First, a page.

For read-out, an image to be compared with the stored image is indicated as being in the form of the optical equivalent of the object 23 focused onto cathode 29. By reason of the focusing field of the coil 20, the electron image off cathode 29 is focused onto the layer 33. The deflecting coils 21 and 22 are operated to move the electron image into coincidence with the stored image. Once this coincidence is achieved, the previously discharged areas will once again be charged to equilibrium value corresponding to the potential of cathode 29, this producing a signal which may be capacitively coupled from the backing 32 to external utilization circuitry. Since the charge image on target 7b is destroyed, the tube operates according to the destructive read-out mode.
In all of the embodiments disclosed, it will be noted that two different images can be compared simultaneously instead of on a time-sharing basis in which during one period of time a charge image is formed on a target and in a subsequent period the charge image is readout. This is shown to be possible through the use of both non-destructive and destructive read-out modes of operation and further by different structures. In the arrangements of FIGS. 1 and 5, optical information is used directly to produce a charge image whereas in the arrangement of FIG. 6, an electron beam is used for this purpose. Unique to all of the embodiments is the feature that instead of using a single focused pencil-like beam to read-out a single element of information at a time, the entire storage area is read-out at once by the electron image of the scene incident on a photocathode. Maximum signal amplitude is generated when the high density parts (highlight areas) of the electron beam are coincident with the highly discharged areas on the storage target, which means some bright pattern on both images match each other.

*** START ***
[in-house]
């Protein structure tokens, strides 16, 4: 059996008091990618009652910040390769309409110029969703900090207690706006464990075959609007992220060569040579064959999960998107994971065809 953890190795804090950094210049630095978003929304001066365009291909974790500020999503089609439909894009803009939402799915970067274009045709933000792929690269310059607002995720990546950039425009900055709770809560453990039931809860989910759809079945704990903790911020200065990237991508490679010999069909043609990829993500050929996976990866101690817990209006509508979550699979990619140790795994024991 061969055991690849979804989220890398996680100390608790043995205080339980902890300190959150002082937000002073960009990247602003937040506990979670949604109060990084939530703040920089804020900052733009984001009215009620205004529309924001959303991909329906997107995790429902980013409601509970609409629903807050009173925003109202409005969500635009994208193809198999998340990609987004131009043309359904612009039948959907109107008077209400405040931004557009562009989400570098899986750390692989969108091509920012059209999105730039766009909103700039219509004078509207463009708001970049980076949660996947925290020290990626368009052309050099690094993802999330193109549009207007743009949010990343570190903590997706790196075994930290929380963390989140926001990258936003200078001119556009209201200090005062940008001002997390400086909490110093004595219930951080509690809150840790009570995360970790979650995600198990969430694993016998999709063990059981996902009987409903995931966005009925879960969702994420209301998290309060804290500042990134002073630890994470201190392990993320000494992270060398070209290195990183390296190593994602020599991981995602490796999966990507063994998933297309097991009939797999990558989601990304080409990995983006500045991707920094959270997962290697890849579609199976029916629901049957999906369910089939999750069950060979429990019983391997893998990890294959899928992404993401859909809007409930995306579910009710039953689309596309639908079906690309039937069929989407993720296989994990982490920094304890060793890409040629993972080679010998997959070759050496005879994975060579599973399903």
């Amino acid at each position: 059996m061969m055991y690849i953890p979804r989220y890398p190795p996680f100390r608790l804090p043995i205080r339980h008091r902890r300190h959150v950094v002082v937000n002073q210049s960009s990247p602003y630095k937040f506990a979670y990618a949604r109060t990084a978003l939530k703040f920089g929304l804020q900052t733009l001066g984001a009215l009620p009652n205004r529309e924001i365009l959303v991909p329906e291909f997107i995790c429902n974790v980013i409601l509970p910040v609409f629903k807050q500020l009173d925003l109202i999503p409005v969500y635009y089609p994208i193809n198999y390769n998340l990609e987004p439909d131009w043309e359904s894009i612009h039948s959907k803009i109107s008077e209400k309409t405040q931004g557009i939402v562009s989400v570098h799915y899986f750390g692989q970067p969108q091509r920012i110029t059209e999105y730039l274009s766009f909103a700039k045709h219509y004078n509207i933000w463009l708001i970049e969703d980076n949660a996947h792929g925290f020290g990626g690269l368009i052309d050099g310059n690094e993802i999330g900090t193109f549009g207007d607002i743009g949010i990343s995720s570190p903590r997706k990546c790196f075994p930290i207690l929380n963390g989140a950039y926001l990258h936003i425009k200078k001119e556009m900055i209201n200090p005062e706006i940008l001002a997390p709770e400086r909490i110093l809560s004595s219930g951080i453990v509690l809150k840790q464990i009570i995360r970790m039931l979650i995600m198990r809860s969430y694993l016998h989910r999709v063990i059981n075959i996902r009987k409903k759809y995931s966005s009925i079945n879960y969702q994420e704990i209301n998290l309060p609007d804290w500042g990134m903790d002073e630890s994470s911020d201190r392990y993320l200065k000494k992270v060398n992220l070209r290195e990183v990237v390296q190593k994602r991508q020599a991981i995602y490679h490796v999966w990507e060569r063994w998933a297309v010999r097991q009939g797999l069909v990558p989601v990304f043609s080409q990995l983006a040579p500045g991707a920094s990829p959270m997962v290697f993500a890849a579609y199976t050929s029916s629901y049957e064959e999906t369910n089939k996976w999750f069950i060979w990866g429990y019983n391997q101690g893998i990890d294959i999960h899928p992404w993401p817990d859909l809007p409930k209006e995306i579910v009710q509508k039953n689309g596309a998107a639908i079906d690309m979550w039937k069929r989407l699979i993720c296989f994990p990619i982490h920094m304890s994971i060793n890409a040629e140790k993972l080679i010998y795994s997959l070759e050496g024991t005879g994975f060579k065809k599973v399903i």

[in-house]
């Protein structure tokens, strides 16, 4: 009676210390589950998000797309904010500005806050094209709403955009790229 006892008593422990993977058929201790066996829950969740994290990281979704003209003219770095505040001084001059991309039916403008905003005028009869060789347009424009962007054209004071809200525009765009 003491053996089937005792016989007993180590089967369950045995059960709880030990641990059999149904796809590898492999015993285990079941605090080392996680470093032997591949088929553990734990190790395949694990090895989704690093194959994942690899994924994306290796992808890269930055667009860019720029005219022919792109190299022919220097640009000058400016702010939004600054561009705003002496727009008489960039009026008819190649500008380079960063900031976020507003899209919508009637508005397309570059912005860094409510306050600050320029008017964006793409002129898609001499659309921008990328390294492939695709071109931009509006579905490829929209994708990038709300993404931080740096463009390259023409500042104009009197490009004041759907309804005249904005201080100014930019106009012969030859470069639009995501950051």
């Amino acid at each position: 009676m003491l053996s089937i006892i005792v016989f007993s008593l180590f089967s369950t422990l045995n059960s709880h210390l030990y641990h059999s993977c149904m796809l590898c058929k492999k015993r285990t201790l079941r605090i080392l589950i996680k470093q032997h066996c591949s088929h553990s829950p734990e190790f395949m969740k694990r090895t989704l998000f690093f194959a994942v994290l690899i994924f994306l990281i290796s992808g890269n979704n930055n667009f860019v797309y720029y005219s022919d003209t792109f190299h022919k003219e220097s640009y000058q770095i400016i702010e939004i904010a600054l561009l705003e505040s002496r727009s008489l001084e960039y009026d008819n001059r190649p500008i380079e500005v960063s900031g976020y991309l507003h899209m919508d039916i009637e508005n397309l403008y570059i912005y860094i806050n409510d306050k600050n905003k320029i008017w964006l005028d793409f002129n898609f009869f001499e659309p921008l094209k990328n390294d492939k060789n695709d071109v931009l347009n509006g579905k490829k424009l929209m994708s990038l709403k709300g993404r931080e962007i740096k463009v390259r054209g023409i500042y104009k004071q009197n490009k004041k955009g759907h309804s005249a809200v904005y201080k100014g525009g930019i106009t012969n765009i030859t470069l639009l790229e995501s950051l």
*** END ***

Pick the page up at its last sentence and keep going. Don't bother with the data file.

While correlation of two images as explained in the preceding is possible by electronically scanning the charge pattern established on the target electrode, correlation may be achieved by the use of mechanical movement of the tube, objects being viewed, or the optical system instead of electronic scanning. In brief, it will now be appreciated that a quite complicated correlation operation can be accomplished with a minimum of complexity and with optimum signal-tonoise ratio.
While there have been described above the principles of this invention in connection with specific apparatus, it is to be clearly understood that this description is made only by way of example and not as a limitation to the scope of the invention.
What is claimed is:
1. An image comparison-device comprising an electron tube having a storage electrode for transforming a radiation image projected onto one end of said tube into a charge image which may be sensed by electron impingement, a photoelectric cathode at the other end for transforming a radiation image into an electron beam of corresponding configuration simultaneously with the forming of said charge image, means for imaging said electron beam into superposition on said charge image within said tube whereby the potential of the latteris sensed, and means for developing an electrical signal representative of the accuracy of the coincidence of said beam on said charge image.